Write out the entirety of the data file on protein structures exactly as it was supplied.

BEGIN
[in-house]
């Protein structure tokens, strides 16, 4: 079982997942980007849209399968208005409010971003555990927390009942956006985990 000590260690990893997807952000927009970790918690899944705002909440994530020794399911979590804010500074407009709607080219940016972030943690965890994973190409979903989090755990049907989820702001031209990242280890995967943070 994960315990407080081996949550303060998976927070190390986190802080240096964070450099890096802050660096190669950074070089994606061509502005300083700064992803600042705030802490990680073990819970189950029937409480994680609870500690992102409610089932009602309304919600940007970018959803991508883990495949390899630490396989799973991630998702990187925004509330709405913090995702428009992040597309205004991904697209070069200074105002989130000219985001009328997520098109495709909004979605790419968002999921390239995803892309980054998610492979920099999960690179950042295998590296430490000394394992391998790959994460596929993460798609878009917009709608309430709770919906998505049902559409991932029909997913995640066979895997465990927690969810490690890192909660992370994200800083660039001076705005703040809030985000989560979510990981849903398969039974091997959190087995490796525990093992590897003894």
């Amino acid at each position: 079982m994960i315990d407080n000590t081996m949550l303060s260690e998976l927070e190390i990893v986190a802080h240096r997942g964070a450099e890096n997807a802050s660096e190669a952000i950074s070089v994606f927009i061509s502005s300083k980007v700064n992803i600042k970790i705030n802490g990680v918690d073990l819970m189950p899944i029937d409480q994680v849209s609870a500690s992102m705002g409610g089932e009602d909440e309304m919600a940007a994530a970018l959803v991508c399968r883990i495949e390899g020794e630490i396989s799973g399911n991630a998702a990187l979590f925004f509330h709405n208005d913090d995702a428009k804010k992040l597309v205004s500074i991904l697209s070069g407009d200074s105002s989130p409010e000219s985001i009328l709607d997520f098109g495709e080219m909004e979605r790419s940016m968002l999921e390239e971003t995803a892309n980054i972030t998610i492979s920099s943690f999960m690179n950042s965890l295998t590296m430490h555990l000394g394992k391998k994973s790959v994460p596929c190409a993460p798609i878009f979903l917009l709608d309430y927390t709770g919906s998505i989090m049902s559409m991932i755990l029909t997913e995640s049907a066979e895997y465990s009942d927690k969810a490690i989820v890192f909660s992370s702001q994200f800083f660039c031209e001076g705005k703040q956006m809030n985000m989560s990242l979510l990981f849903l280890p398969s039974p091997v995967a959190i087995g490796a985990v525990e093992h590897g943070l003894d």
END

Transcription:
[in-house]
């Protein structure tokens, strides 16, 4: 079982997942980007849209399968208005409010971003555990927390009942956006985990 000590260690990893997807952000927009970790918690899944705002909440994530020794399911979590804010500074407009709607080219940016972030943690965890994973190409979903989090755990049907989820702001031209990242280890995967943070 994960315990407080081996949550303060998976927070190390986190802080240096964070450099890096802050660096190669950074070089994606061509502005300083700064992803600042705030802490990680073990819970189950029937409480994680609870500690992102409610089932009602309304919600940007970018959803991508883990495949390899630490396989799973991630998702990187925004509330709405913090995702428009992040597309205004991904697209070069200074105002989130000219985001009328997520098109495709909004979605790419968002999921390239995803892309980054998610492979920099999960690179950042295998590296430490000394394992391998790959994460596929993460798609878009917009709608309430709770919906998505049902559409991932029909997913995640066979895997465990927690969810490690890192909660992370994200800083660039001076705005703040809030985000989560979510990981849903398969039974091997959190087995490796525990093992590897003894």
């Amino acid at each position: 079982m994960i315990d407080n000590t081996m949550l303060s260690e998976l927070e190390i990893v986190a802080h240096r997942g964070a450099e890096n997807a802050s660096e190669a952000i950074s070089v994606f927009i061509s502005s300083k980007v700064n992803i600042k970790i705030n802490g990680v918690d073990l819970m189950p899944i029937d409480q994680v849209s609870a500690s992102m705002g409610g089932e009602d909440e309304m919600a940007a994530a970018l959803v991508c399968r883990i495949e390899g020794e630490i396989s799973g399911n991630a998702a990187l979590f925004f509330h709405n208005d913090d995702a428009k804010k992040l597309v205004s500074i991904l697209s070069g407009d200074s105002s989130p409010e000219s985001i009328l709607d997520f098109g495709e080219m909004e979605r790419s940016m968002l999921e390239e971003t995803a892309n980054i972030t998610i492979s920099s943690f999960m690179n950042s965890l295998t590296m430490h555990l000394g394992k391998k994973s790959v994460p596929c190409a993460p798609i878009f979903l917009l709608d309430y927390t709770g919906s998505i989090m049902s559409m991932i755990l029909t997913e995640s049907a066979e895997y465990s009942d927690k969810a490690i989820v890192f909660s992370s702001q994200f800083f660039c031209e001076g705005k703040q956006m809030n985000m989560s990242l979510l990981f849903l280890p398969s039974p091997v995967a959190i087995g490796a985990v525990e093992h590897g943070l003894d």